Social media problems of the Taliban

Social media problems of the Taliban

“This question should be asked to those people who are claiming to be promoters of freedom of speech, who do not allow publication of all information,” the group’s spokesperson, Zabihullah Mujahid, said. You can also ask Facebook. “I can ask Facebook. They should ask this question.”
This response implied that Facebook had been restricting freedom of speech. It also hinted at a strange power dynamic. While the Taliban is pressing for the US to withdraw from Afghanistan, the Taliban still relies on American social media companies like Twitter (TWTR), Facebook (FB), and Twitter (TWTR), to spread its message both inside and outside Afghanistan. Multiple Taliban spokespersons, such as Mujahid Shaheen and Suhail Shaheen have verified, active accounts on Twitter with over 300,000.
Many of these platforms including Facebook and WhatsApp have stated that they would crackdown on Taliban accounts. Its attempts to circumvent or counter restrictions on online activity by the Taliban highlight how dependent the militant group is on Western tech companies. This could be a reversal of the Taliban’s decades-old rule that banned internet access.
Weeda Mehran is a University of Exeter lecturer on Afghanistan and a specialist in propaganda by extreme groups.
These platforms serve an important function for the Taliban in its quest to regain control over Afghanistan. Much of the group’s focus thus far has been on cultivating a more sanitized and rehabilitated image than the brutality it was known for the last time it was in power. According to Safiya, who is a director of McLarty Associates, and an ex-State Department advisor on Afghanistan, the group sees Twitter and Facebook as crucial to this effort.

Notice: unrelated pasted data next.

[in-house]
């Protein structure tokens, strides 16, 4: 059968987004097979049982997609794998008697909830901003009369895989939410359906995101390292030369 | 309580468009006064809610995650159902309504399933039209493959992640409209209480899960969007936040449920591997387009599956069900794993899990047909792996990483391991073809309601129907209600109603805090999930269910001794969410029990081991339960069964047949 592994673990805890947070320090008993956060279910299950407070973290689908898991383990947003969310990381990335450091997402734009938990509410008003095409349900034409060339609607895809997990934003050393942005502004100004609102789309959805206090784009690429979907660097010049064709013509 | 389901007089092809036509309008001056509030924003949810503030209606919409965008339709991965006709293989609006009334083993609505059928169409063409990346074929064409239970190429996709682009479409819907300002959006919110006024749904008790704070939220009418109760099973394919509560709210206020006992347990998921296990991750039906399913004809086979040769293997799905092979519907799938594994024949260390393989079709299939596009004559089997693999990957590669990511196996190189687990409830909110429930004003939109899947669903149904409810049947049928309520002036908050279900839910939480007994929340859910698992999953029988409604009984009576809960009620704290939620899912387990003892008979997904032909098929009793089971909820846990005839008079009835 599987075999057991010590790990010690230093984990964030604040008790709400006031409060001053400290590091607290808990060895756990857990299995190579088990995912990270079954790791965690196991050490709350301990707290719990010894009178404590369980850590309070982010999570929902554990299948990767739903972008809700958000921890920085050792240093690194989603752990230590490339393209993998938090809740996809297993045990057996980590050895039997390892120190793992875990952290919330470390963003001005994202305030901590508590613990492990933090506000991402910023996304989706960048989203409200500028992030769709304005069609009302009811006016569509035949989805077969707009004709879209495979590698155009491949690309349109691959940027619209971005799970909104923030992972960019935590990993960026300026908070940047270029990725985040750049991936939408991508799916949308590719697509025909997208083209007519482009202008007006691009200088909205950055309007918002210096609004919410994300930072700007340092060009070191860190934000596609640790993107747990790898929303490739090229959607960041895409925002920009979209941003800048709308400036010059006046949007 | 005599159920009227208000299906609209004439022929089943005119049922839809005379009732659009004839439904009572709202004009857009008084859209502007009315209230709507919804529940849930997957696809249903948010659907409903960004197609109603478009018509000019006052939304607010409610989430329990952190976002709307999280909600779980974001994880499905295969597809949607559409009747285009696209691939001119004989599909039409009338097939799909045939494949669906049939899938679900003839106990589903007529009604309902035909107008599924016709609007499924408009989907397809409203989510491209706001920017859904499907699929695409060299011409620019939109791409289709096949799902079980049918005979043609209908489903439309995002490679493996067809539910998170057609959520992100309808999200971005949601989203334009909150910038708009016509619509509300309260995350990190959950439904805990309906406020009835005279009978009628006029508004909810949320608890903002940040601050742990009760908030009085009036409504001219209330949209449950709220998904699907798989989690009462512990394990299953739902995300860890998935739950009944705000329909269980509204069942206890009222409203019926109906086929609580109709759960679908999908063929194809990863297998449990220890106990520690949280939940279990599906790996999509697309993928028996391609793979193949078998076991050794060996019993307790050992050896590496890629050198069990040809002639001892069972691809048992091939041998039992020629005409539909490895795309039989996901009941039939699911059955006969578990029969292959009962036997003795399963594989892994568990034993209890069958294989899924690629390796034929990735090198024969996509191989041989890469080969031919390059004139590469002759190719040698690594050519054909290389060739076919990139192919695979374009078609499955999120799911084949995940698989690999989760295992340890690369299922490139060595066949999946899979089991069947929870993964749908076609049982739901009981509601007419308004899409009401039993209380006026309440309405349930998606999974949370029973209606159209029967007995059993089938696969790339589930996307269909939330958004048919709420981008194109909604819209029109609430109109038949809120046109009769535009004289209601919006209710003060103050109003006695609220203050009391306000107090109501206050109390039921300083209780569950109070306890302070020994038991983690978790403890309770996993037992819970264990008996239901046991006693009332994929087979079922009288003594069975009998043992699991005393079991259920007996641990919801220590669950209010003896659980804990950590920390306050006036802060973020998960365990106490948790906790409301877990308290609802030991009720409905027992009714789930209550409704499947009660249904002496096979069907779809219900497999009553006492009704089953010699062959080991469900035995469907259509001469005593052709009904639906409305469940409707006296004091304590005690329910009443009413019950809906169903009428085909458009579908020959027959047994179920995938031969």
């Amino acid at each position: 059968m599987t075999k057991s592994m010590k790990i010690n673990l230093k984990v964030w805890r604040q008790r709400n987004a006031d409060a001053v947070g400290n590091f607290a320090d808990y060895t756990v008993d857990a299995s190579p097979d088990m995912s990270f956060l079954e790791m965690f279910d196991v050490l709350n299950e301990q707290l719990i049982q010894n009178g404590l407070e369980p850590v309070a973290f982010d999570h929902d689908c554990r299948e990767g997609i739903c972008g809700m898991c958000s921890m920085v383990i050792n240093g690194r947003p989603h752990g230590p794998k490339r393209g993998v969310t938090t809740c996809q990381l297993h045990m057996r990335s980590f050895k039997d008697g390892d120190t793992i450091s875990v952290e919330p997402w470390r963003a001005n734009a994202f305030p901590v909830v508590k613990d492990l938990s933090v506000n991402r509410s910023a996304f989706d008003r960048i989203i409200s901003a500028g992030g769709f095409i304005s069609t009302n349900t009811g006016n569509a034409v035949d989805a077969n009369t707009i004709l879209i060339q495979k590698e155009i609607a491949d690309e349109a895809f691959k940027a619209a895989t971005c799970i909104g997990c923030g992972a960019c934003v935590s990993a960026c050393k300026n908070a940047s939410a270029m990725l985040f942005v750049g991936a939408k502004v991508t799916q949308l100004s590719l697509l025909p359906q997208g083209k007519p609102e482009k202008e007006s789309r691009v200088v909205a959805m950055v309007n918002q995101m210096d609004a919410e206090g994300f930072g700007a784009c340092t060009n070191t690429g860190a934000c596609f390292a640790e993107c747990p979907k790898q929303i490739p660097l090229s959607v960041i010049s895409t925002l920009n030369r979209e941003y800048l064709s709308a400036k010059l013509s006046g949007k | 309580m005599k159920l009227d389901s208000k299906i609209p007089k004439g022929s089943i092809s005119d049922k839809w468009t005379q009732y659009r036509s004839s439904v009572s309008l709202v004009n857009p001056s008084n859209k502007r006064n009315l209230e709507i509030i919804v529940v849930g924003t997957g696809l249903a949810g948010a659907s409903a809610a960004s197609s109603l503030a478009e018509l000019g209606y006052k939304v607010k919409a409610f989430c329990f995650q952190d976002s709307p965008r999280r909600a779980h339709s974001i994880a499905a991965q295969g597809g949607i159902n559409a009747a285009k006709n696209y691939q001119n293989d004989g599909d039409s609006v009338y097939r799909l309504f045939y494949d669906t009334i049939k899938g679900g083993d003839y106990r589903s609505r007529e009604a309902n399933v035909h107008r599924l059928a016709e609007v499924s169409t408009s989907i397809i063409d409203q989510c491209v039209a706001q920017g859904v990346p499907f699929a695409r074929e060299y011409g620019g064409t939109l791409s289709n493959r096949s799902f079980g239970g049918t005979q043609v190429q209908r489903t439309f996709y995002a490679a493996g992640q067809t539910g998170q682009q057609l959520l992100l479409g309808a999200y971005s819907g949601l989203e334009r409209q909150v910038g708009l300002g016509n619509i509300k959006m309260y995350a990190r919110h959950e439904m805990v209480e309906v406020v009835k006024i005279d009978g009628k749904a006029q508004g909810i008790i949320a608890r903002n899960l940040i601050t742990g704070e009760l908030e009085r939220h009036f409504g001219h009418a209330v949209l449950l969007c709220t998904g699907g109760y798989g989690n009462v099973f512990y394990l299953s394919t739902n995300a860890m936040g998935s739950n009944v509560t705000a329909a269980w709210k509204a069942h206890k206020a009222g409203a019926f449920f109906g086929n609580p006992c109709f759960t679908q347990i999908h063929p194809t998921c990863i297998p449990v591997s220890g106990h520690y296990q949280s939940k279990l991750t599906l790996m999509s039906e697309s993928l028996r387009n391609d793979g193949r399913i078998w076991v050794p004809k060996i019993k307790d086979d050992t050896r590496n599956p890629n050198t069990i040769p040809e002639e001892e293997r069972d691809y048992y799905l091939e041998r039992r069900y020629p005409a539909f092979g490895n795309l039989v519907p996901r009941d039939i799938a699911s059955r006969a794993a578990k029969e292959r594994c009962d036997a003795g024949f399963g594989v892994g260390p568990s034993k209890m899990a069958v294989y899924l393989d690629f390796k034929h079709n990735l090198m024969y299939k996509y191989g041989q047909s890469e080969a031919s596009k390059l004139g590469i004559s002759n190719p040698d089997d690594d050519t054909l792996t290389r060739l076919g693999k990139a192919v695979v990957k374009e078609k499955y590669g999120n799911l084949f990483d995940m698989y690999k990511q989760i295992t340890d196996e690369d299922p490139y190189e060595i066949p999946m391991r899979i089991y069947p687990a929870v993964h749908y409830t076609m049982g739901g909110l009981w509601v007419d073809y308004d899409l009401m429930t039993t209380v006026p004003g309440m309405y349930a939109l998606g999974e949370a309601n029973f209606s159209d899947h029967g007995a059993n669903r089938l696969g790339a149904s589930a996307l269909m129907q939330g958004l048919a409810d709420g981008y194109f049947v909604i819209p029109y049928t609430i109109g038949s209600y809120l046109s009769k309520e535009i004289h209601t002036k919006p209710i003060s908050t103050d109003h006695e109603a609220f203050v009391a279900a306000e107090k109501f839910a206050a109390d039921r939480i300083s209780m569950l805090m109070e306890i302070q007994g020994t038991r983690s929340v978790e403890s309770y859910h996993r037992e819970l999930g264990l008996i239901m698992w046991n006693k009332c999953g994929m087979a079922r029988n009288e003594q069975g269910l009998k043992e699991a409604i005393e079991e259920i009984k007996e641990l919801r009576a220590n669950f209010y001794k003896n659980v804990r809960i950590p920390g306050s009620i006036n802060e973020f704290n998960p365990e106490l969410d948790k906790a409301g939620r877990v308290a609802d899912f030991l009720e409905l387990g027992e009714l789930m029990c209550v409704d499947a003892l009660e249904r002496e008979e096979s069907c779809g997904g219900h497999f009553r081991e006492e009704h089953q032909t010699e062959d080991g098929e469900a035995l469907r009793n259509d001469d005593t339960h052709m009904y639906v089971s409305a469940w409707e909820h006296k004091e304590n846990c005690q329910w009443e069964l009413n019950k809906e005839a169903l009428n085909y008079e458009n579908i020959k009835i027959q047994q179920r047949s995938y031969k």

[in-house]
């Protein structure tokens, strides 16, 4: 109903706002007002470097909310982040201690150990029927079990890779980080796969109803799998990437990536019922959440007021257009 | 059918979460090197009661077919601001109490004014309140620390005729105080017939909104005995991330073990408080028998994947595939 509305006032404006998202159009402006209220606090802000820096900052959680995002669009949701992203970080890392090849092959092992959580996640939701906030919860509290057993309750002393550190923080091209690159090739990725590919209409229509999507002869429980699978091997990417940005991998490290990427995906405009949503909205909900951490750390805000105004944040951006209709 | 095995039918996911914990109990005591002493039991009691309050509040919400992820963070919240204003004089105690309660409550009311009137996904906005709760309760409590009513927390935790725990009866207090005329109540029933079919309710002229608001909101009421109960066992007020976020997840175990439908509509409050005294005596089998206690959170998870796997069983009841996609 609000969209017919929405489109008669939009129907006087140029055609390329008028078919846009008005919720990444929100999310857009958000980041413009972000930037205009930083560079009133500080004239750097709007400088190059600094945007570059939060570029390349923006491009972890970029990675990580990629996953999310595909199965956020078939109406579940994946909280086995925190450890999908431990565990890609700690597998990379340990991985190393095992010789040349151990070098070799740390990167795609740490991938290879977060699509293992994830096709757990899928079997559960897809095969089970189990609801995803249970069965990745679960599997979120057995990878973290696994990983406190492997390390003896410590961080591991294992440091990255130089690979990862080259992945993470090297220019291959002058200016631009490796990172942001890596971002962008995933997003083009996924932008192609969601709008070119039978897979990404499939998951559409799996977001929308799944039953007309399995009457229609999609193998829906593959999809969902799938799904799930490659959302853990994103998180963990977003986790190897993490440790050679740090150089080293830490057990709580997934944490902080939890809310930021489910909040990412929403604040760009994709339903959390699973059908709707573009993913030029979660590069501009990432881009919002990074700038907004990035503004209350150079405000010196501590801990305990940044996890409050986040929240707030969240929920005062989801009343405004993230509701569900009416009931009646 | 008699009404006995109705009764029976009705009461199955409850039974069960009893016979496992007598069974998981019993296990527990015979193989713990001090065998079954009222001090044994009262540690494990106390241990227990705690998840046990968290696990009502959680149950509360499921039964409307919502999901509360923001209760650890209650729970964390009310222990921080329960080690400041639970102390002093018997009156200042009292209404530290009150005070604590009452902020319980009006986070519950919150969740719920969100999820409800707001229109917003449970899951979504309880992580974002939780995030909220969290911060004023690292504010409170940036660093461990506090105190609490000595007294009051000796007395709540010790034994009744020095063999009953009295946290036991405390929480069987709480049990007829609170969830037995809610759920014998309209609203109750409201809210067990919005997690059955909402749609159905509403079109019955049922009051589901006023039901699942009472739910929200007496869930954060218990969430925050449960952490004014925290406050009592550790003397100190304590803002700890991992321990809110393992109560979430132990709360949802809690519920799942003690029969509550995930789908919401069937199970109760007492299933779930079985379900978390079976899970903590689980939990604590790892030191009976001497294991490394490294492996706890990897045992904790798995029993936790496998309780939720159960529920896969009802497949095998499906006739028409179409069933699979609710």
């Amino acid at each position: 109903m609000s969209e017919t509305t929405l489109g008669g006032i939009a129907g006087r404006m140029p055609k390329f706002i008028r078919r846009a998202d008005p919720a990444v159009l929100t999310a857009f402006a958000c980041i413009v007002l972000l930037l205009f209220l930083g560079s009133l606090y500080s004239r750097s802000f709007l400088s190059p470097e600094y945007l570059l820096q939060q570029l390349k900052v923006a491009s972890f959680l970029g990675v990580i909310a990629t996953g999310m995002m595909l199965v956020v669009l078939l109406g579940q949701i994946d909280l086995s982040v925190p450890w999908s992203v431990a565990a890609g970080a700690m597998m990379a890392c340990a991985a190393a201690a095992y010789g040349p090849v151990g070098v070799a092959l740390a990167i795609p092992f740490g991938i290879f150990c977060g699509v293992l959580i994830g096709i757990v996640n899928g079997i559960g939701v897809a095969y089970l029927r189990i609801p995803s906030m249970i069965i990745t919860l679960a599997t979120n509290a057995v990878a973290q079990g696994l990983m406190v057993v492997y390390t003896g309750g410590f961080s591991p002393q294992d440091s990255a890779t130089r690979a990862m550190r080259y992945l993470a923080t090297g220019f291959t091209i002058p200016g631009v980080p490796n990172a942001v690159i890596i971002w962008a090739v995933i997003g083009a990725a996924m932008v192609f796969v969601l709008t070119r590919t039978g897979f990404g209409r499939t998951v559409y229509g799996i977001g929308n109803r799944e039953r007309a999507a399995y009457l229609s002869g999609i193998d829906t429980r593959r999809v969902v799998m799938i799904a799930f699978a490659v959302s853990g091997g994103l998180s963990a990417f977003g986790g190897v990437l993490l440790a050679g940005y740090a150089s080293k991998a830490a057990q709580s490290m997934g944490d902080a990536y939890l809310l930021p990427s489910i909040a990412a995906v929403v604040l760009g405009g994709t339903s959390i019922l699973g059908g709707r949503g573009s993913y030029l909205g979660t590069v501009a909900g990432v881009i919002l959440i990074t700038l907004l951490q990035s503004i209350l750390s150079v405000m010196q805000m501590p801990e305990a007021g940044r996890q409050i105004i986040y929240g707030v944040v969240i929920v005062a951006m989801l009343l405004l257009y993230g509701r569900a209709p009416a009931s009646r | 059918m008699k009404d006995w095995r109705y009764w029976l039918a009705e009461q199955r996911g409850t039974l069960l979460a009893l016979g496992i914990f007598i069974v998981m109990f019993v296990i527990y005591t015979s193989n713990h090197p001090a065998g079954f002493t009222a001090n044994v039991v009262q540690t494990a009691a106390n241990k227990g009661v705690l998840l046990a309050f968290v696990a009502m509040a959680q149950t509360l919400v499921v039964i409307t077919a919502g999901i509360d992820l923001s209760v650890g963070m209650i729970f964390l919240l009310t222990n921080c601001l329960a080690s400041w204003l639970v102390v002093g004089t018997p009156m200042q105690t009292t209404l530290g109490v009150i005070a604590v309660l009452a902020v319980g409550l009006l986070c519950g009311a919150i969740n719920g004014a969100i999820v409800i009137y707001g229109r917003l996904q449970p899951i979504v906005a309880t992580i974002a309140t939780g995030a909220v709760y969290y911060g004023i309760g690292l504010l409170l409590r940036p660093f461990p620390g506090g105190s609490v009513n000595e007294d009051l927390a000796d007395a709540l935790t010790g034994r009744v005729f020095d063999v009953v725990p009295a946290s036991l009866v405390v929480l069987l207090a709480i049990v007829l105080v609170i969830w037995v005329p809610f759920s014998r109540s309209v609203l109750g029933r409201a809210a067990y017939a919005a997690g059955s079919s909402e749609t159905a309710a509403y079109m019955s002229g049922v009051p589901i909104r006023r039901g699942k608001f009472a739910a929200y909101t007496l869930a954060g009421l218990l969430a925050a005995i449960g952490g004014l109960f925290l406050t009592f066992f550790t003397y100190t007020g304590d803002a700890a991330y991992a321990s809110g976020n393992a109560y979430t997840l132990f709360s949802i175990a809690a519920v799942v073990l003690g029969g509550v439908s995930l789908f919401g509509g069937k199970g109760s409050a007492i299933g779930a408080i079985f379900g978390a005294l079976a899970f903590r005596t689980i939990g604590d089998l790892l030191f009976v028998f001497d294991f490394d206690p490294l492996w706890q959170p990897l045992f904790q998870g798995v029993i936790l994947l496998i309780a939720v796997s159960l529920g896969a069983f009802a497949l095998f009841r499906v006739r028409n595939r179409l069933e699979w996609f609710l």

She said that the Taliban were trying to alter their narrative, and she believes they are trying to do so by changing how they view themselves. You can see that change now, I believe. It has a lot to do with smartphones’ huge usage and the fact that so many people in Afghanistan have them. It’s a great way to spread your message. These tech platforms can be used to spread your message, as they’ve seen.”

You can dodging or imposing Internet bans.

Today’s Taliban approach to technology and media is quite different from when it was at the helm in 2000 and 1990. It then imposed television bans and blocked the internet. The Taliban explained that this was done to control “all those things which are evil, obscene and immoral, and contrary to Islam.”
Mehran claims that the Taliban’s current online presence began in 2001 when it lost power. The militant group posted videos online and shared messages. It has enthusiastically adopted platforms like Telegram, Facebook, WhatsApp, WhatsApp, and Twitter since then. None of these existed in its previous period as power.
This embrace coincides with an increase in Afghanistan’s internet use over the last decade. According to latest figures released by the Ministry of Communications and Information Technology, Afghanistan had almost 10 million internet users and 23 million cell phone users as of 2019. 89% of Afghans were able to access telecommunications services. Facebook Messenger alone has around 3 million users in Afghanistan, according to the ministry.
Therefore, rather than imposing bans on the internet, the Taliban is now trying to circumvent them, at least temporarily.
Even as the US government and global community deliberate the extent to which they will recognize the militant group as Afghanistan’s official government, some Silicon Valley companies have taken matters into their own hands.
Facebook earlier this month reiterated its longstanding ban on the Taliban across all its platforms, including Instagram and WhatsApp, the latter of which reportedly shut down a Taliban helpline in Kabul and several other Taliban accounts.